CHARLESTON, W.Va. – High natural gas prices have electric utilities once again relying on railroading’s oldest friend – coal. Natural-gas futures have notched upward to $5.10 per million British thermal units in recent days, reflecting a 95% increase from six months ago when natural gas was $2.61 per million BTUs.
This upward trend, which has experienced a 10% surge in price since Sept. 1, has electric utilities leaning on thermal coal, where possible, to supplement costly natural gas. As prices increase, so have the number of coal car loadings.
According to the Association of American Railroads, coal carloads were 69,927 the week ending Sept. 11, which represents a 16.2 percent increase from the same week in 2020, and a 11.7 percent increase year-to-date. Coal volumes are still below 2019’s pre-pandemic levels, but a noticeable shift in energy consumption is indicative that coal is increasing its market share in the near-term.
The U.S. Energy Information Administration forecasts that coal will account for 24% of electricity generation in 2021 and 2022, up from 20 percent in 2020. In contrast, natural gas will average 35 percent in 2021 and 34 percent in 2022, down from 39 percent in 2020.
It’s also estimated that coal production will total just north of 600 million short tons in 2021, or about 66 million short tons more than 2020. Demand for coal from the electric power sector will increase by 100 million short tons in 2021, the administration forecasts, citing high natural gas prices. Exports are forecast to increase by 21 million short tons, as well.
What has led to the energy sector’s appetite for coal? Natural gas reserves are at levels well below five-year averages due to weather events domestically and aboard, as well as economies that are rapidly recovering from the COVID-19 pandemic. Europe has traditionally relied on Norway and Russia for the bulk of its natural gas imports, but infrastructure issues and last year’s brutally cold winter limited imports. A hot summer and a lack of wind resulted in less-than-impressive wind-power generation, further hindering Europe’s energy supply.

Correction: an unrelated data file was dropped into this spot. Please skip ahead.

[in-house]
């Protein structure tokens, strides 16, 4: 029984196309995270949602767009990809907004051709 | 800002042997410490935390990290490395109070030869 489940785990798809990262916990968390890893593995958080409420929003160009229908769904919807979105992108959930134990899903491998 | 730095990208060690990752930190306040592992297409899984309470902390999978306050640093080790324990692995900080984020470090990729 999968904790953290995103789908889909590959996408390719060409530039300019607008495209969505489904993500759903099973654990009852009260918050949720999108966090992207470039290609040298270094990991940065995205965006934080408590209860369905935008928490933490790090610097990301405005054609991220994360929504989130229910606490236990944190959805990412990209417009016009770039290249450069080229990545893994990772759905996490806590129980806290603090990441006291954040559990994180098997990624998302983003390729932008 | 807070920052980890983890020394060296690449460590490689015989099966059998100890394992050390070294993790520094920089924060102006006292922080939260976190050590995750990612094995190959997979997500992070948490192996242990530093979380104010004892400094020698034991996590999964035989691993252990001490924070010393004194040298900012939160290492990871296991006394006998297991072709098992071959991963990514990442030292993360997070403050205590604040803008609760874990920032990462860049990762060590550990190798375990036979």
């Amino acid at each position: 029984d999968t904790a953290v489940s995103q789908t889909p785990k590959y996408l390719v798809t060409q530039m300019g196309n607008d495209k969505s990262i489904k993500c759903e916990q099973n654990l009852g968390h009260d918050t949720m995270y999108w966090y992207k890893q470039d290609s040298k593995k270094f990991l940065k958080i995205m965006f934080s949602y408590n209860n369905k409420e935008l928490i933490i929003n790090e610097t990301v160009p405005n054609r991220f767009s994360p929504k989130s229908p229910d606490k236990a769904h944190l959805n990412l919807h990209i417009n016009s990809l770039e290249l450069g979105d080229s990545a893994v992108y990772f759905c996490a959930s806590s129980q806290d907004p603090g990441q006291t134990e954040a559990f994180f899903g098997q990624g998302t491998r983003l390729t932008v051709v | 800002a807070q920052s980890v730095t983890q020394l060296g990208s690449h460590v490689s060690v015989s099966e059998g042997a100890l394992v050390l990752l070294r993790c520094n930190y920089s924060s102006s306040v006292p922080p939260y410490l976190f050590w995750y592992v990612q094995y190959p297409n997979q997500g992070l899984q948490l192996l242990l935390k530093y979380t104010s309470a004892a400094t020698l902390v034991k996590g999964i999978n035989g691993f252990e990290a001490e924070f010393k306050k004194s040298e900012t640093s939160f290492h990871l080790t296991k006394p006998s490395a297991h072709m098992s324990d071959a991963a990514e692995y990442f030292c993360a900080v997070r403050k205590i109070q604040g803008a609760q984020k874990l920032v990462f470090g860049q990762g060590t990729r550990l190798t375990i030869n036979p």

Similarly, the U.S. experienced its share of weather burdens, like February’s ice storms in Texas, an exceptionally hot and dry summer in the West, and Hurricane Ida’s impact to the Gulf Coast in August. As of mid-September, more than a third of the Gulf’s gas output remained offline, the Wall Street Journal notes.
It’s an untimely period for supply to be tight as natural gas is typically stockpiled this time of year in anticipation for high demand in the winter months. U.S. storage supplies totaled 3,006 billion cubic feet as of Sept. 10, the U.S. Energy Information Administration reports. That is 231 BCF below the five-year average and 595 BCF lower than last year at this time.
These circumstances could drive natural gas prices even higher as producers balance domestic and international demand. And we’re still several months away from winter’s peak.
Railroads and coal producers will likely continue to benefit from natural gas’ shortcomings, but it’s doubtful that railroads will see a significant increase in unit train volumes or the reopening of coal mines. Coal supply is tight as miners experience constraints with capacity and transportation. Tons that have already been mined and stored for customers are experiencing delays attributable to COVID-19 and the supply chain backlog. Coal trainsets are likely to remain in storage as railroads weigh the costs of allocating resources in response to short-term opportunities.
Railroads will also have to carefully consider how a post-pandemic economy continues to recover at a pace where demand outweighs supply, a problem that has already widely impacted the supply chain industry as it relates to trucking and intermodal.
The U.S. Energy Information Administration expects coal production to increase another 47 million short tons to 648 million short tons in 2022 despite a projected decrease in coal consumption as coal companies and railroads navigate these challenges.
While coal-by-rail isn’t likely to encounter an unprecedented rise in volume, it’s reasonable to suspect that coal will be shipped at consistent above-average volumes throughout the next several months until capacity constraints ease.
With the third quarter ending next week and railroads discussing their quarterly results soon thereafter, the industry will soon get a better look at who is benefiting the most from the energy sector’s shortfalls.